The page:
So popular is the Island Line logo that it barely appears on the timetable and doesn’t appear once on the Island Line website, which incidentally, looks like the Managing Director’s son made it in 1998 and hasn’t been changed since. (Actually, looking at the Way Way Back Machine, it appears the website was actually introduced towards the end of 2001. More amusingly, they were still proclaiming Merry Christmas to their customers at the end of January 2002.)
Whilst I might sound like I’m mocking, I actually love this. In an age where companies are so obsessed with having an immaculate, perfect image, Stagecoach Island Line is running around with rusting trains which are painted bright blue with mutli-coloured dinosaurs on them. When we got the train to Shanklin on our first day, the guard was wearing a shirt that proclaimed that he worked for South West Trains (a completely different company) whilst the train driver on the wasn’t even wearing a uniform – just a pair of trousers and a jumper.
On our way back to Ryde to cross to the mainline, the driver was wearing a tie with an old British Rail logo, whilst our train was graced with (for some reason by) a whopping three guards for some reason who were again wearing an assortment of South West Trains gear, complemented with the occasional Island Line tie if you were lucky.
Oh and if that wasn’t amazing enough, the train we got back to Ryde wasn’t even in Island Line’s corporate livery of “bright pink T-rex”. Nope, instead we travelled across the Isle of Wight in a seventy year old tube train which was proudly painted red with the words “London Transport” written on the side!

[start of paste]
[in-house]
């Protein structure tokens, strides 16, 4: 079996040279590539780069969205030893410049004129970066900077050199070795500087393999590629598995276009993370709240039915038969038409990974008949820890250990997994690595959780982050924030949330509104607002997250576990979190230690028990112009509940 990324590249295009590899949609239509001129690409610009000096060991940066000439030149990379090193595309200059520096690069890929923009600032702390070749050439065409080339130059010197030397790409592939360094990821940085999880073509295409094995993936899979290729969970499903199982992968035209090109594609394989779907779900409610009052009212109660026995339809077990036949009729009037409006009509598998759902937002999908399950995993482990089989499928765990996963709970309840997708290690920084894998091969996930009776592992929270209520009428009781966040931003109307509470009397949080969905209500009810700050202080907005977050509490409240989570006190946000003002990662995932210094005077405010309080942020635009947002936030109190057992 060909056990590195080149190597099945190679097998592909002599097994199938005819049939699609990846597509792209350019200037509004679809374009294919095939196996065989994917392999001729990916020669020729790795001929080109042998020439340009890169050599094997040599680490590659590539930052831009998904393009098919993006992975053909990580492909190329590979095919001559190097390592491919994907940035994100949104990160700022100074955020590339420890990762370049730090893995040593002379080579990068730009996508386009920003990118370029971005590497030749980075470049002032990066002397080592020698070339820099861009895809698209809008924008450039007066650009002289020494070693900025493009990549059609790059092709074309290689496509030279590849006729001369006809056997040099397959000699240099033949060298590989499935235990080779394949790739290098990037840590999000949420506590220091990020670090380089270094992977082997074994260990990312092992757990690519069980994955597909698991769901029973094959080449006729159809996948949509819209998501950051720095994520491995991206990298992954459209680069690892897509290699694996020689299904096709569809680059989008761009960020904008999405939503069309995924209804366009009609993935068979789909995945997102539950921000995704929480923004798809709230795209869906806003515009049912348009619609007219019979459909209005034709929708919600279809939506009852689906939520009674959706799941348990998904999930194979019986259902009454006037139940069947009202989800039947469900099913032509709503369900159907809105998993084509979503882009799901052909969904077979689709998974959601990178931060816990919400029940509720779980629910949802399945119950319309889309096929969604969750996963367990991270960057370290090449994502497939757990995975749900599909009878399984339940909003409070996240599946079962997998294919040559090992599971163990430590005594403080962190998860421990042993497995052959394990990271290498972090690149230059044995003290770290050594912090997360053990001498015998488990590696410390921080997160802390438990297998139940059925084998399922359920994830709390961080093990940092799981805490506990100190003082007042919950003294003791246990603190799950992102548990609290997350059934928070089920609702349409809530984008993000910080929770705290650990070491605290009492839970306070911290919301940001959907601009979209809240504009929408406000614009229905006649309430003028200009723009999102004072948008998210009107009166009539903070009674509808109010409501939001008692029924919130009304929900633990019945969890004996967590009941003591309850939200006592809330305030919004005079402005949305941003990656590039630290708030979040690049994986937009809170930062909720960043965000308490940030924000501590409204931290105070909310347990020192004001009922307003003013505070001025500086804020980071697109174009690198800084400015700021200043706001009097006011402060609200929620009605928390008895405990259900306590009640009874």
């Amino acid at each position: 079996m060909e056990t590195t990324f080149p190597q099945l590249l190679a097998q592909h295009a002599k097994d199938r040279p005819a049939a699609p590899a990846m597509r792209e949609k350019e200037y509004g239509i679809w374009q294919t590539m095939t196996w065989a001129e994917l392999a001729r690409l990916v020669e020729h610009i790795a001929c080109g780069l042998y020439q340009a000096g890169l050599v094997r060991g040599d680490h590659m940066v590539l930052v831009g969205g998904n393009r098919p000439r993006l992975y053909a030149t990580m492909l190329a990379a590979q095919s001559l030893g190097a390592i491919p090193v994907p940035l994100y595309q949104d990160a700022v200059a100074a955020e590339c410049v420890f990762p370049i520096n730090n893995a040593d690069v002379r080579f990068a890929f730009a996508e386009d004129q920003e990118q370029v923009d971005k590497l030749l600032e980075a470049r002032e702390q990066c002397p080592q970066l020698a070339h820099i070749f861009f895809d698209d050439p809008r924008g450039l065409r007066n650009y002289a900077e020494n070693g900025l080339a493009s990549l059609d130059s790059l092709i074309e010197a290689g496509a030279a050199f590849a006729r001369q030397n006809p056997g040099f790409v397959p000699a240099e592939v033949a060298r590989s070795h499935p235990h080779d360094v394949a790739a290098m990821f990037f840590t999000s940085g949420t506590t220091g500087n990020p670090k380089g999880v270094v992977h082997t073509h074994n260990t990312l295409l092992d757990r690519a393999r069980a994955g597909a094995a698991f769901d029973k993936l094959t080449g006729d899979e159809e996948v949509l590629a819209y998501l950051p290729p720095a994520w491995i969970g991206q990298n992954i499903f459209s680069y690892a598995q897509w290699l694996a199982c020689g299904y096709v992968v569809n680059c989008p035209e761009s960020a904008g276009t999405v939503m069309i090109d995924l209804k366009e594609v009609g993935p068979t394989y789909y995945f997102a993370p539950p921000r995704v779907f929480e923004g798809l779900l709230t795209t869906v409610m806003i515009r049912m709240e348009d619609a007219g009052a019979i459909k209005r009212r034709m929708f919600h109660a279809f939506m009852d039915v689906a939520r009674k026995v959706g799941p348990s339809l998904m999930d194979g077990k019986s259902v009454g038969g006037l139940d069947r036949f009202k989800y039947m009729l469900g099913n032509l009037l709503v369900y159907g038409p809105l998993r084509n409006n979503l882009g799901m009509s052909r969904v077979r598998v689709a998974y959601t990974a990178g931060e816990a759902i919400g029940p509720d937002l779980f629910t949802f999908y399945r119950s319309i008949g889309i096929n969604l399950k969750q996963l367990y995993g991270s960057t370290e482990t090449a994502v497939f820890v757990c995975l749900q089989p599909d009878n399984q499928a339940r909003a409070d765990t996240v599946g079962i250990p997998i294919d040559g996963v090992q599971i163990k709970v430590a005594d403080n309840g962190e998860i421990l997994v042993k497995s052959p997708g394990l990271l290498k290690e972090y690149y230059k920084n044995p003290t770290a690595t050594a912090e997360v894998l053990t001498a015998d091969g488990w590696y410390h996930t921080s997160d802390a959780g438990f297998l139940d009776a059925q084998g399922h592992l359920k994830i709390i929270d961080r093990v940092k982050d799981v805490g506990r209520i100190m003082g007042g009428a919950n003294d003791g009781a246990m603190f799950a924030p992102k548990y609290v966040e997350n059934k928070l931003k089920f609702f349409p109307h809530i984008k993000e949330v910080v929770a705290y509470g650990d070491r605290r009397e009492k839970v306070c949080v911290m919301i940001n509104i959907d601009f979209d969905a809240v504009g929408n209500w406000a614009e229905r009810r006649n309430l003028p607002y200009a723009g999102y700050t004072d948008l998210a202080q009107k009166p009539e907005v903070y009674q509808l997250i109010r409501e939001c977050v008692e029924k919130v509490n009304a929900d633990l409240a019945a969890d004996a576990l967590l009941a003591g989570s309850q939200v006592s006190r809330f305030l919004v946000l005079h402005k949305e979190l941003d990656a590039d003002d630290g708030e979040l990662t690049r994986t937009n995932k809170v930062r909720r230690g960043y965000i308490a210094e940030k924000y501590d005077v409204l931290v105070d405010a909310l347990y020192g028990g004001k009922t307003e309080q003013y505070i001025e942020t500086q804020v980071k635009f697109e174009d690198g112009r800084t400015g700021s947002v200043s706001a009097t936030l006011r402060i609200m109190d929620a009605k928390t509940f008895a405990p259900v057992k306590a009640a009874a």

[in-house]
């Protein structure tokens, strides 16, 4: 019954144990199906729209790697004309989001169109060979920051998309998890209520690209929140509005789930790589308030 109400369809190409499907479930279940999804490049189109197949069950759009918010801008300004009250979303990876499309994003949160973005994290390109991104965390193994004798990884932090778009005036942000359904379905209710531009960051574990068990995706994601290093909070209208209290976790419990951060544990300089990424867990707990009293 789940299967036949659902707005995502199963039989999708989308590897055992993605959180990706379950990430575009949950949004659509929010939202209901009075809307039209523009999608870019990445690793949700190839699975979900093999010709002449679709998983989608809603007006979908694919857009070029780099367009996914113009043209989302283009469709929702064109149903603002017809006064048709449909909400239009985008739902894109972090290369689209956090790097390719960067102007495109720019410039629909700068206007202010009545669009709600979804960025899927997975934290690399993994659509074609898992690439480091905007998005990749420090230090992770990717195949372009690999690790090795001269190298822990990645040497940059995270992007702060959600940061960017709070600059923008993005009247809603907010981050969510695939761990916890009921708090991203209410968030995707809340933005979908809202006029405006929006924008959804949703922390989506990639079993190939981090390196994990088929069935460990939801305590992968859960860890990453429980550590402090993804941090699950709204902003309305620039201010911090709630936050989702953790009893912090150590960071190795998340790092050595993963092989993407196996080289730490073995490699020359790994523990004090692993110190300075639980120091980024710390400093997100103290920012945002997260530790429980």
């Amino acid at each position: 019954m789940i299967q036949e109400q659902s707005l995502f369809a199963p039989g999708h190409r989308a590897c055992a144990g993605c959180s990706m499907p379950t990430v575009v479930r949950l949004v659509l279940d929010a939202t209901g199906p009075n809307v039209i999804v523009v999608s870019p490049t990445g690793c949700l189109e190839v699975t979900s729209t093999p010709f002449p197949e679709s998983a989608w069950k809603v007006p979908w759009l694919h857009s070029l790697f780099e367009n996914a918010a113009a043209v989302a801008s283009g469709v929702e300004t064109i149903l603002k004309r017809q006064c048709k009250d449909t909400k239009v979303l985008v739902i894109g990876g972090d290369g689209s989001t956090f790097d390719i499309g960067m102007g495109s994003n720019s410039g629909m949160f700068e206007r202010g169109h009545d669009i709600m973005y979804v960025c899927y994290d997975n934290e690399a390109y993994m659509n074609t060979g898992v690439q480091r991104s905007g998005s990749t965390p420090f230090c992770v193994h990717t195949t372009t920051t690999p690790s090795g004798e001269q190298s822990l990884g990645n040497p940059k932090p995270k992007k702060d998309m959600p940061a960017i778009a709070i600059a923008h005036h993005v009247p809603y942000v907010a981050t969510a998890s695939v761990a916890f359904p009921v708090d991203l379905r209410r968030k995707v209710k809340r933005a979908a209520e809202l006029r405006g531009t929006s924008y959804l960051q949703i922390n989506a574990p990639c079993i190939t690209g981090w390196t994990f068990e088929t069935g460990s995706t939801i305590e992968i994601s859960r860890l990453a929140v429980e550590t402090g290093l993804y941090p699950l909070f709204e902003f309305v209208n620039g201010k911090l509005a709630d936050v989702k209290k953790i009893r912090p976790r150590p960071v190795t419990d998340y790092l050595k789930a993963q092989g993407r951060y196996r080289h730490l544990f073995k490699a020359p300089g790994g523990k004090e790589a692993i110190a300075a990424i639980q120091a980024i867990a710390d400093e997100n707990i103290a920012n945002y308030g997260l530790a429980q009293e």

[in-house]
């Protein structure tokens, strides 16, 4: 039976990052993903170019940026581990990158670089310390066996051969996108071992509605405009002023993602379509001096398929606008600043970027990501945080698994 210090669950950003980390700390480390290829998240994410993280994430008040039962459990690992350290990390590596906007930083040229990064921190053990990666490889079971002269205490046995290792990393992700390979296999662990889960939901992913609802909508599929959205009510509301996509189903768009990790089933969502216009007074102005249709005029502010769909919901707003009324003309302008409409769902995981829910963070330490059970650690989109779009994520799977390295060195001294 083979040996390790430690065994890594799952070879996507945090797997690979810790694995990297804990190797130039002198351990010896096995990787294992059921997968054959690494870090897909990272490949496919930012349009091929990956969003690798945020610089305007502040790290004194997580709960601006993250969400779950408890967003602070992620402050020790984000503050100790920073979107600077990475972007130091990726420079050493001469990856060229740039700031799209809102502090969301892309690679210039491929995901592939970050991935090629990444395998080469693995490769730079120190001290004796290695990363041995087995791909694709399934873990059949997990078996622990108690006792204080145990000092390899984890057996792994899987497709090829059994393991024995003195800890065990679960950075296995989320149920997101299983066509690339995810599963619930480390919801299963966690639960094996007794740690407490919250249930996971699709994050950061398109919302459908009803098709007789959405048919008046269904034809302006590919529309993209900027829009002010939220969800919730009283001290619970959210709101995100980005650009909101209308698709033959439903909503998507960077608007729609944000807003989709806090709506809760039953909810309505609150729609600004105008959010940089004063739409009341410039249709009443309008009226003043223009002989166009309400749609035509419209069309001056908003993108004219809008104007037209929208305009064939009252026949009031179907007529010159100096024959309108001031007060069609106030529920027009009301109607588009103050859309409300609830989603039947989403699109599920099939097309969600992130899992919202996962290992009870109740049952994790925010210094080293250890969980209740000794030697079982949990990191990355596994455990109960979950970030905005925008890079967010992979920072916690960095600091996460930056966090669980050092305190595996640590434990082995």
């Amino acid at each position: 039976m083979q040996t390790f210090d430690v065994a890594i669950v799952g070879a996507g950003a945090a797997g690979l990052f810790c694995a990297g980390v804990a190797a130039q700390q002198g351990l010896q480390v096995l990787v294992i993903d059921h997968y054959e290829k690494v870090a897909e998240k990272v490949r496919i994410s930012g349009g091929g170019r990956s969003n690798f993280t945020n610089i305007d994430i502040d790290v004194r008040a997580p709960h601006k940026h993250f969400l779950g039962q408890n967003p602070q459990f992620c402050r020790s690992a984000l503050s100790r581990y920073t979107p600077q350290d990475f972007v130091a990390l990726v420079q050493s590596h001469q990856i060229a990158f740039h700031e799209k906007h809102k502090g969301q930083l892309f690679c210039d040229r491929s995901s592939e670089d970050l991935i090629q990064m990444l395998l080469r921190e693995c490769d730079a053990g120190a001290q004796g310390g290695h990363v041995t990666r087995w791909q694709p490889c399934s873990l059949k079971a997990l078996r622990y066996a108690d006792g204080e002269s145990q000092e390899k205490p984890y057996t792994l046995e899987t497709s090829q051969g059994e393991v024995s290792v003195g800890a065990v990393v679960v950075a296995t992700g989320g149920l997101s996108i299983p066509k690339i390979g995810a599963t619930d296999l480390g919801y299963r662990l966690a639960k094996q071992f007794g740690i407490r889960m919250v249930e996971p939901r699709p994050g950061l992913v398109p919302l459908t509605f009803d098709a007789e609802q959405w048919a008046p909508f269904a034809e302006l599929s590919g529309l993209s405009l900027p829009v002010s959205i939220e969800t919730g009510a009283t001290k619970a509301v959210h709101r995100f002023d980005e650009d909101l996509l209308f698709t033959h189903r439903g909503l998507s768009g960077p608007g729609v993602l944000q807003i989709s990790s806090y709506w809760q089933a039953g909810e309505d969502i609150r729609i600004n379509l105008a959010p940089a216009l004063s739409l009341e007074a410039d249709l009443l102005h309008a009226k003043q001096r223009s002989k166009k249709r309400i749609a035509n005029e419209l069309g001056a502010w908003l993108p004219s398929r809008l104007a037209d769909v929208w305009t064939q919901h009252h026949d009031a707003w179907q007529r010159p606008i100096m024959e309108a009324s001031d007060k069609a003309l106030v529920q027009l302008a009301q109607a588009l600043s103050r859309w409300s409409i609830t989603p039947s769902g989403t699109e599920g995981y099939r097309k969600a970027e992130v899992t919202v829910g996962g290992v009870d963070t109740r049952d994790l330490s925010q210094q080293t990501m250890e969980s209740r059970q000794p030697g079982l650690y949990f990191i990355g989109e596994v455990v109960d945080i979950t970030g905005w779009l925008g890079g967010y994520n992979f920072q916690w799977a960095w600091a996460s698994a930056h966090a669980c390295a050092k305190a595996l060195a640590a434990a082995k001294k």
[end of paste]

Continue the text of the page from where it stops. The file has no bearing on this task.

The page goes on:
Now lets think about this for a moment. Can you imagine Virgin Trains (for example) running one of its trains in full British Rail regalia? Or Stagecoach Manchester running one of its oldest buses in GM Buses’s orange and brown?
When you travel by Island Line, it really does feel like the railway company that time forgot. That Stagecoach took on the franchise as a bet and has just let it get on with its merry existence ever since. You can picture it being the kind of place that rookie managers get sent there learn the ropes…
“So you’re the new guy are you? Come, let me show you what you’ve got to play with. This here is the company logo. Crap init? That’s why we don’t use it. What do you mean, why don’t we change it? Why? Cos we have a marketing budget of £10.50 lad! Oh yeah, and these are the trains. They’re a bit rusty on the roof, but hey, waste not want not mate!”
It’s not just the train company that time forgot – it’s the train company where managers get to learn how to run a company where there’s about 15p to repaint the trains, so it isn’t done often.
And you know what? It’s fantastic! It’s absolutely great that the corporate masters of Island Line just leave it to get on with things. That they don’t seem to care one bit about corporate branding or mission statements. And it’s a testament to the skills of their staff that they keep a series of trains that are long past the scrap heap, in regular service day in day out.
Long live corporate indifference! Long live Island Line!